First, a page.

Today I read an article that broke my heart. Entitled, “The least-visited country in the world may be the first to disappear”, it discusses the tiny country of Tuvalu, nestled halfway between Australia and Hawaii. At this point, it doesn’t really stand a chance. And it’s the fault of humanity. Can you imagine having your country washed away? Can you imagine intentionally making that happen? Well, mission accomplished. We are doing this.

If you really want your heart broken, read this speech that the Prime Minister of Tuvalu gave to the United Nations back in 2007. He is all but begging them to prevent his nation, language, and unique culture from dying. And yet we did nothing. And here we are.

I know that people prefer not to dwell on bad news. I know it is so much easier if this is someone else’s problem to solve. But this is everyone’s problem now. It’s just that some of us will be treading water sooner than others, and the rest of us will be fighting for a foothold on our ever-shrinking, sun-blasted land masses. Shame on us.

For a basic primer on climate change, read my blog post from 2013 entitled Climate Change: Points to Ponder. The most discouraging thing about that post is that every single ponderous point has been proven to be true. Nealy 10 years later, I stand by every word.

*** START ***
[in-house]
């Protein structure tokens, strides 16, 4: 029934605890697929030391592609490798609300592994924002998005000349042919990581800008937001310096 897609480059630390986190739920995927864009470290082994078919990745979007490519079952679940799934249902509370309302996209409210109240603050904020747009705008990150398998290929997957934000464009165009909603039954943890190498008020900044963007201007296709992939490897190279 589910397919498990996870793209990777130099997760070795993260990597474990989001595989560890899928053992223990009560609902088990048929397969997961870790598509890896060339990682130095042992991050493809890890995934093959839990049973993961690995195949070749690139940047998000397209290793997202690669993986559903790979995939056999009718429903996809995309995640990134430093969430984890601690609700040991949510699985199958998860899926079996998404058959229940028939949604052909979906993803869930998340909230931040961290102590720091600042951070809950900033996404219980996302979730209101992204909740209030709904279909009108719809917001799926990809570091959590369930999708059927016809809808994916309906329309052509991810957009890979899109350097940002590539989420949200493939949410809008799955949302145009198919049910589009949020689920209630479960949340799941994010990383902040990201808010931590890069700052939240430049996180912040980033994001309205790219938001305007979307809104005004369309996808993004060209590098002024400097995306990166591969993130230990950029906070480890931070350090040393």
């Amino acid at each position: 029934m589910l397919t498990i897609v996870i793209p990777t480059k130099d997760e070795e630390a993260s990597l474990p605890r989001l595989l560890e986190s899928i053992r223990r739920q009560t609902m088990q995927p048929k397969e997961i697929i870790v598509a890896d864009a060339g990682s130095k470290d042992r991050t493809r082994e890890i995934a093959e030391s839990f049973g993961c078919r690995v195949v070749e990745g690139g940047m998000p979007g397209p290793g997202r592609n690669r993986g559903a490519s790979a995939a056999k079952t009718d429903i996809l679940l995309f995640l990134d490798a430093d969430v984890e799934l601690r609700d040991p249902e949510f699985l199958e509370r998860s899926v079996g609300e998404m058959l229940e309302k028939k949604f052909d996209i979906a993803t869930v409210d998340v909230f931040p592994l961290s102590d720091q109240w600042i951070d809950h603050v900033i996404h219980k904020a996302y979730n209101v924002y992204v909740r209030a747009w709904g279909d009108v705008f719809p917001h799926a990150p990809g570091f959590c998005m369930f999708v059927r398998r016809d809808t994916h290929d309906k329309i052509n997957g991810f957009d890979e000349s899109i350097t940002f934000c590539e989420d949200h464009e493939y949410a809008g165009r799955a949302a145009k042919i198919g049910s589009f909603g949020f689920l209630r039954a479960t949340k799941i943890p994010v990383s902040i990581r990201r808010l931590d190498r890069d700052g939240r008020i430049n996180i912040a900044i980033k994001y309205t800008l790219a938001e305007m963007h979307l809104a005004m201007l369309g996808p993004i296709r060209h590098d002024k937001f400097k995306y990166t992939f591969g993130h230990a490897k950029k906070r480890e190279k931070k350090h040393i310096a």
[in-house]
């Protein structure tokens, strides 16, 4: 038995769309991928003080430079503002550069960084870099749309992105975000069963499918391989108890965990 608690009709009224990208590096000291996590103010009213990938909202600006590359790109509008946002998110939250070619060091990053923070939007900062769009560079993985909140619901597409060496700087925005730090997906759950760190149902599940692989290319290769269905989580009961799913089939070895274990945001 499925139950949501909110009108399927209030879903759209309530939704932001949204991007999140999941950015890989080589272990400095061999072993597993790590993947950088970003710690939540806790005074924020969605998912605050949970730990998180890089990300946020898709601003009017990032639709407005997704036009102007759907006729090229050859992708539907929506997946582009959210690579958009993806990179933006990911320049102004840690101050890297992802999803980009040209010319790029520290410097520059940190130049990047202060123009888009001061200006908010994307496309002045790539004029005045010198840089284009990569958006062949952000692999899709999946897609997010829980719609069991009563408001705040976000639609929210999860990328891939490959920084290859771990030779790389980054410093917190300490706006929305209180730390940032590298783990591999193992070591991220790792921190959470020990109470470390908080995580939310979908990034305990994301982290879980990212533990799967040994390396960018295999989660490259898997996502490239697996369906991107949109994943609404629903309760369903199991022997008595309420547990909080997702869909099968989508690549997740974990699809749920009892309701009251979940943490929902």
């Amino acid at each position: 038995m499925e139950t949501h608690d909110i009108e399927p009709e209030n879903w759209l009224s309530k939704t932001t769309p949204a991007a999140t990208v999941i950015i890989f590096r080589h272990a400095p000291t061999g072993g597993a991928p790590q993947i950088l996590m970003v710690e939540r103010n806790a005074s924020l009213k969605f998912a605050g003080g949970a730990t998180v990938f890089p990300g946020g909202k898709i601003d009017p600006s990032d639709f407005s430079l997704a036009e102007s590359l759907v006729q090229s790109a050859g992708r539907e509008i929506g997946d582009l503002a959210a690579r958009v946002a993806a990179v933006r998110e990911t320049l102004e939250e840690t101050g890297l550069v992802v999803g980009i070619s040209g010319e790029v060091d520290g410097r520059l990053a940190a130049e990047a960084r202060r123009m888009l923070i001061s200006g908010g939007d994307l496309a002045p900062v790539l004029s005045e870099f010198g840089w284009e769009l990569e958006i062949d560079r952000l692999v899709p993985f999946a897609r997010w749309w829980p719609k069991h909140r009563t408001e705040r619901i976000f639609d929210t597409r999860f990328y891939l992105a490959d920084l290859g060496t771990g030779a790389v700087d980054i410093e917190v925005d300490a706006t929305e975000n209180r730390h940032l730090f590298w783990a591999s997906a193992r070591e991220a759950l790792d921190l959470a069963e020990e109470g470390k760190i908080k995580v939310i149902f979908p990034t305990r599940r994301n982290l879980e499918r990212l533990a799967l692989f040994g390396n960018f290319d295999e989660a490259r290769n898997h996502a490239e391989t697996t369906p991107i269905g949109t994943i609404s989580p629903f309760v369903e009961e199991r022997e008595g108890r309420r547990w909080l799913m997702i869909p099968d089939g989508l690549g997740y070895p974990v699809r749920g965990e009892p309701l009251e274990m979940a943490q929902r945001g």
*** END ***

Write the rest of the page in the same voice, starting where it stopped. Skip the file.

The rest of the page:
It’s time to wake up.

Mahsa Amini: Say Her Name

She must never be forgotten.

As I write this tonight, women in 12 cities in Iran are protesting their utter lack of human rights. They are burning their hijabs and cutting their hair in a public outcry like no other. No doubt many of them will be tortured and/or killed for their efforts. Because, you know, we women need to be kept under control. You can’t have us running around, all willy-nilly, deciding that every single part of our bodies belongs to us, now, can you?